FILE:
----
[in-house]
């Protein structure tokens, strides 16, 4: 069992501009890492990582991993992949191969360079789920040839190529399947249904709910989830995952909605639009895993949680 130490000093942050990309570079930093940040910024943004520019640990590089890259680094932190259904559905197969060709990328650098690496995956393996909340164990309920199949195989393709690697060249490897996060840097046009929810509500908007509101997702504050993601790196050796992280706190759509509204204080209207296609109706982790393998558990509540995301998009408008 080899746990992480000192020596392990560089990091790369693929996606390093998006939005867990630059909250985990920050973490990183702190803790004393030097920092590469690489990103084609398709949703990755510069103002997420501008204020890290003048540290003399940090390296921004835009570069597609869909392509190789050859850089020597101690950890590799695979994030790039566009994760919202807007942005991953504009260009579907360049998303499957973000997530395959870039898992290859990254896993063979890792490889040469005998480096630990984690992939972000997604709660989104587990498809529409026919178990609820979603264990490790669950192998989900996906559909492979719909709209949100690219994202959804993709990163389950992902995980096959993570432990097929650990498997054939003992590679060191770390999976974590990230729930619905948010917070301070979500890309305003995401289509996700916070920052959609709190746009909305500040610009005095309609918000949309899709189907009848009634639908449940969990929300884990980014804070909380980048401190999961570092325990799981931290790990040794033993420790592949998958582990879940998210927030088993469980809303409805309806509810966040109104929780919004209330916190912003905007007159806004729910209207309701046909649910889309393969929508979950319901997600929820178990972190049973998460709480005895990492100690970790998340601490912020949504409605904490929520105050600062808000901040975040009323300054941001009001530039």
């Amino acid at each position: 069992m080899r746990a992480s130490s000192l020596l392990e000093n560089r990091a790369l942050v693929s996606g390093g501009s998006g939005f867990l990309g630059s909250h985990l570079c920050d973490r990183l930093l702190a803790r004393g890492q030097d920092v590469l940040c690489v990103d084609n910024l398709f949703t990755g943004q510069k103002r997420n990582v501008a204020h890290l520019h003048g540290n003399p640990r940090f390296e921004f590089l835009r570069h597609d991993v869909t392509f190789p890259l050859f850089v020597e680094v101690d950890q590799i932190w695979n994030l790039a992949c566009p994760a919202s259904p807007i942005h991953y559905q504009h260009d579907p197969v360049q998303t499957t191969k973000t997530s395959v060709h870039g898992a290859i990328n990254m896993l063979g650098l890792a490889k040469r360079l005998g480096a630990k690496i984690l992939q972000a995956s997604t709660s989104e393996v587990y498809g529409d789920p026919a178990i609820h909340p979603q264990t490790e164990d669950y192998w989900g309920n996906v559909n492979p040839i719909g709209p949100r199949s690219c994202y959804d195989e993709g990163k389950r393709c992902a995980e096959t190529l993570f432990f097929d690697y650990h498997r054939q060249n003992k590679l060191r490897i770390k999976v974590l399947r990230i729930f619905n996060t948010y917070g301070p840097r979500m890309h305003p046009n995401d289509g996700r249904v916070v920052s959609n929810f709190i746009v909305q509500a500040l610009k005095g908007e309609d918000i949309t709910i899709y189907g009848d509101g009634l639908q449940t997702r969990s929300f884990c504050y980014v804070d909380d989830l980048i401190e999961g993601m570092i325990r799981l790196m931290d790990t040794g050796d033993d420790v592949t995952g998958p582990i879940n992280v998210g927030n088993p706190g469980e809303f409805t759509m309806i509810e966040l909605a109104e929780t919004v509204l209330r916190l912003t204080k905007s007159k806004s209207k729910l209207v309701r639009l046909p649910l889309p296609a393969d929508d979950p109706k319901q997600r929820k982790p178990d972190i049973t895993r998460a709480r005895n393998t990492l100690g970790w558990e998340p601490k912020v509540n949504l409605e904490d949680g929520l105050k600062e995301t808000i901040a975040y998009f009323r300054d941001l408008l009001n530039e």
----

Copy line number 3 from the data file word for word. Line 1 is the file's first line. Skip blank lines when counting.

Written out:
């Amino acid at each position: 069992m080899r746990a992480s130490s000192l020596l392990e000093n560089r990091a790369l942050v693929s996606g390093g501009s998006g939005f867990l990309g630059s909250h985990l570079c920050d973490r990183l930093l702190a803790r004393g890492q030097d920092v590469l940040c690489v990103d084609n910024l398709f949703t990755g943004q510069k103002r997420n990582v501008a204020h890290l520019h003048g540290n003399p640990r940090f390296e921004f590089l835009r570069h597609d991993v869909t392509f190789p890259l050859f850089v020597e680094v101690d950890q590799i932190w695979n994030l790039a992949c566009p994760a919202s259904p807007i942005h991953y559905q504009h260009d579907p197969v360049q998303t499957t191969k973000t997530s395959v060709h870039g898992a290859i990328n990254m896993l063979g650098l890792a490889k040469r360079l005998g480096a630990k690496i984690l992939q972000a995956s997604t709660s989104e393996v587990y498809g529409d789920p026919a178990i609820h909340p979603q264990t490790e164990d669950y192998w989900g309920n996906v559909n492979p040839i719909g709209p949100r199949s690219c994202y959804d195989e993709g990163k389950r393709c992902a995980e096959t190529l993570f432990f097929d690697y650990h498997r054939q060249n003992k590679l060191r490897i770390k999976v974590l399947r990230i729930f619905n996060t948010y917070g301070p840097r979500m890309h305003p046009n995401d289509g996700r249904v916070v920052s959609n929810f709190i746009v909305q509500a500040l610009k005095g908007e309609d918000i949309t709910i899709y189907g009848d509101g009634l639908q449940t997702r969990s929300f884990c504050y980014v804070d909380d989830l980048i401190e999961g993601m570092i325990r799981l790196m931290d790990t040794g050796d033993d420790v592949t995952g998958p582990i879940n992280v998210g927030n088993p706190g469980e809303f409805t759509m309806i509810e966040l909605a109104e929780t919004v509204l209330r916190l912003t204080k905007s007159k806004s209207k729910l209207v309701r639009l046909p649910l889309p296609a393969d929508d979950p109706k319901q997600r929820k982790p178990d972190i049973t895993r998460a709480r005895n393998t990492l100690g970790w558990e998340p601490k912020v509540n949504l409605e904490d949680g929520l105050k600062e995301t808000i901040a975040y998009f009323r300054d941001l408008l009001n530039e």